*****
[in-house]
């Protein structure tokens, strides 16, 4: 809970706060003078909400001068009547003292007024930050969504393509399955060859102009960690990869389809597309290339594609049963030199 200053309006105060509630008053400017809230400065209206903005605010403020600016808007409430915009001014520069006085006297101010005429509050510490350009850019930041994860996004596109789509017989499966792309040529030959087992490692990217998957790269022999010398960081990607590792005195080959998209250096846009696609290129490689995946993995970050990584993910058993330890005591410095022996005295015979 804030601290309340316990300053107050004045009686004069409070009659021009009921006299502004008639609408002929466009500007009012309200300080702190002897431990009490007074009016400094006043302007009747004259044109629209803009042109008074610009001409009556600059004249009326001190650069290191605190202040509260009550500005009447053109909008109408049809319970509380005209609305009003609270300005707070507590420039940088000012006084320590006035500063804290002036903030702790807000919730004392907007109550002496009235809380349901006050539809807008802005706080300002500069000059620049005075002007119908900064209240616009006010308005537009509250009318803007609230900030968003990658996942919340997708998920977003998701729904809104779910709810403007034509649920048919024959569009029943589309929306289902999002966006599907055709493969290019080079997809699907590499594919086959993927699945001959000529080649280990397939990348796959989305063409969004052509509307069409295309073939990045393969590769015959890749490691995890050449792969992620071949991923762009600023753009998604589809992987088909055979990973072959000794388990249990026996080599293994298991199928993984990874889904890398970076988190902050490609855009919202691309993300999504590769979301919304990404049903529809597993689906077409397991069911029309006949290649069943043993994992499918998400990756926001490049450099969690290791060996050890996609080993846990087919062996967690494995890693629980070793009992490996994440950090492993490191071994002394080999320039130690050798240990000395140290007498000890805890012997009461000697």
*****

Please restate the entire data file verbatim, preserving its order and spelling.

[in-house]
């Protein structure tokens, strides 16, 4: 809970706060003078909400001068009547003292007024930050969504393509399955060859102009960690990869389809597309290339594609049963030199 200053309006105060509630008053400017809230400065209206903005605010403020600016808007409430915009001014520069006085006297101010005429509050510490350009850019930041994860996004596109789509017989499966792309040529030959087992490692990217998957790269022999010398960081990607590792005195080959998209250096846009696609290129490689995946993995970050990584993910058993330890005591410095022996005295015979 804030601290309340316990300053107050004045009686004069409070009659021009009921006299502004008639609408002929466009500007009012309200300080702190002897431990009490007074009016400094006043302007009747004259044109629209803009042109008074610009001409009556600059004249009326001190650069290191605190202040509260009550500005009447053109909008109408049809319970509380005209609305009003609270300005707070507590420039940088000012006084320590006035500063804290002036903030702790807000919730004392907007109550002496009235809380349901006050539809807008802005706080300002500069000059620049005075002007119908900064209240616009006010308005537009509250009318803007609230900030968003990658996942919340997708998920977003998701729904809104779910709810403007034509649920048919024959569009029943589309929306289902999002966006599907055709493969290019080079997809699907590499594919086959993927699945001959000529080649280990397939990348796959989305063409969004052509509307069409295309073939990045393969590769015959890749490691995890050449792969992620071949991923762009600023753009998604589809992987088909055979990973072959000794388990249990026996080599293994298991199928993984990874889904890398970076988190902050490609855009919202691309993300999504590769979301919304990404049903529809597993689906077409397991069911029309006949290649069943043993994992499918998400990756926001490049450099969690290791060996050890996609080993846990087919062996967690494995890693629980070793009992490996994440950090492993490191071994002394080999320039130690050798240990000395140290007498000890805890012997009461000697």